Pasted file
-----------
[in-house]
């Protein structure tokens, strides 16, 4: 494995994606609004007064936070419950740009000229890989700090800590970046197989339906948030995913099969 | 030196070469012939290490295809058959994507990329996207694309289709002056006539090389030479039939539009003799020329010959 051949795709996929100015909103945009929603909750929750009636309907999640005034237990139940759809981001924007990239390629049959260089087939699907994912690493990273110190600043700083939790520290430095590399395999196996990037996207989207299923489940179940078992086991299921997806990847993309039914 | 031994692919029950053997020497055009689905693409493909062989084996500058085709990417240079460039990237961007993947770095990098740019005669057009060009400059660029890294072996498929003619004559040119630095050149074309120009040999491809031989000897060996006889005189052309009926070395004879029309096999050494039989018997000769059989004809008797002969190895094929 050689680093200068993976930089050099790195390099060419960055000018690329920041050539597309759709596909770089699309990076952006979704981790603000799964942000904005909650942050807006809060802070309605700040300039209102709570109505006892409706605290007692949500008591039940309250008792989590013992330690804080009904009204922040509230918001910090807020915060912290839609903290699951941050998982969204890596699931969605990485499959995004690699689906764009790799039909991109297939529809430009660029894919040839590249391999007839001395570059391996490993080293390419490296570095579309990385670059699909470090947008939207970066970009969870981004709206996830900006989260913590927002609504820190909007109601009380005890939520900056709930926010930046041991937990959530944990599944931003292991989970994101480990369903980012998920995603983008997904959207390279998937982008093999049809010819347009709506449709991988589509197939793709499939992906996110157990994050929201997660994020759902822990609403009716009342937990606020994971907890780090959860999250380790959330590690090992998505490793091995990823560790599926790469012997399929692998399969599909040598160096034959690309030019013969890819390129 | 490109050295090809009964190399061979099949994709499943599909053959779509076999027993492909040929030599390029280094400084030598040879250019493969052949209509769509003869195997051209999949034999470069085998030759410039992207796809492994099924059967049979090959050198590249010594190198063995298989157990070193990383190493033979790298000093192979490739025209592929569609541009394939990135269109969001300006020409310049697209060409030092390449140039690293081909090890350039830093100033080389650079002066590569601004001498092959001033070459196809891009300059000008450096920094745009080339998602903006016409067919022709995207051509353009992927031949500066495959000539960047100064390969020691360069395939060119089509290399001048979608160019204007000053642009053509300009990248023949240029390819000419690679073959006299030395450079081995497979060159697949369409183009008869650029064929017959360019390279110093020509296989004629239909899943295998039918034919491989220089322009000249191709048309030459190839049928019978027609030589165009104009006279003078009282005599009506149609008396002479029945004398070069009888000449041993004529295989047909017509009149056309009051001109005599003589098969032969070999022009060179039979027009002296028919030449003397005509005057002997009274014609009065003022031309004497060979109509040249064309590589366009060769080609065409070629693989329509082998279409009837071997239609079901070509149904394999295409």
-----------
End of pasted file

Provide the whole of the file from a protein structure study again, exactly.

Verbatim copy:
[in-house]
């Protein structure tokens, strides 16, 4: 494995994606609004007064936070419950740009000229890989700090800590970046197989339906948030995913099969 | 030196070469012939290490295809058959994507990329996207694309289709002056006539090389030479039939539009003799020329010959 051949795709996929100015909103945009929603909750929750009636309907999640005034237990139940759809981001924007990239390629049959260089087939699907994912690493990273110190600043700083939790520290430095590399395999196996990037996207989207299923489940179940078992086991299921997806990847993309039914 | 031994692919029950053997020497055009689905693409493909062989084996500058085709990417240079460039990237961007993947770095990098740019005669057009060009400059660029890294072996498929003619004559040119630095050149074309120009040999491809031989000897060996006889005189052309009926070395004879029309096999050494039989018997000769059989004809008797002969190895094929 050689680093200068993976930089050099790195390099060419960055000018690329920041050539597309759709596909770089699309990076952006979704981790603000799964942000904005909650942050807006809060802070309605700040300039209102709570109505006892409706605290007692949500008591039940309250008792989590013992330690804080009904009204922040509230918001910090807020915060912290839609903290699951941050998982969204890596699931969605990485499959995004690699689906764009790799039909991109297939529809430009660029894919040839590249391999007839001395570059391996490993080293390419490296570095579309990385670059699909470090947008939207970066970009969870981004709206996830900006989260913590927002609504820190909007109601009380005890939520900056709930926010930046041991937990959530944990599944931003292991989970994101480990369903980012998920995603983008997904959207390279998937982008093999049809010819347009709506449709991988589509197939793709499939992906996110157990994050929201997660994020759902822990609403009716009342937990606020994971907890780090959860999250380790959330590690090992998505490793091995990823560790599926790469012997399929692998399969599909040598160096034959690309030019013969890819390129 | 490109050295090809009964190399061979099949994709499943599909053959779509076999027993492909040929030599390029280094400084030598040879250019493969052949209509769509003869195997051209999949034999470069085998030759410039992207796809492994099924059967049979090959050198590249010594190198063995298989157990070193990383190493033979790298000093192979490739025209592929569609541009394939990135269109969001300006020409310049697209060409030092390449140039690293081909090890350039830093100033080389650079002066590569601004001498092959001033070459196809891009300059000008450096920094745009080339998602903006016409067919022709995207051509353009992927031949500066495959000539960047100064390969020691360069395939060119089509290399001048979608160019204007000053642009053509300009990248023949240029390819000419690679073959006299030395450079081995497979060159697949369409183009008869650029064929017959360019390279110093020509296989004629239909899943295998039918034919491989220089322009000249191709048309030459190839049928019978027609030589165009104009006279003078009282005599009506149609008396002479029945004398070069009888000449041993004529295989047909017509009149056309009051001109005599003589098969032969070999022009060179039979027009002296028919030449003397005509005057002997009274014609009065003022031309004497060979109509040249064309590589366009060769080609065409070629693989329509082998279409009837071997239609079901070509149904394999295409």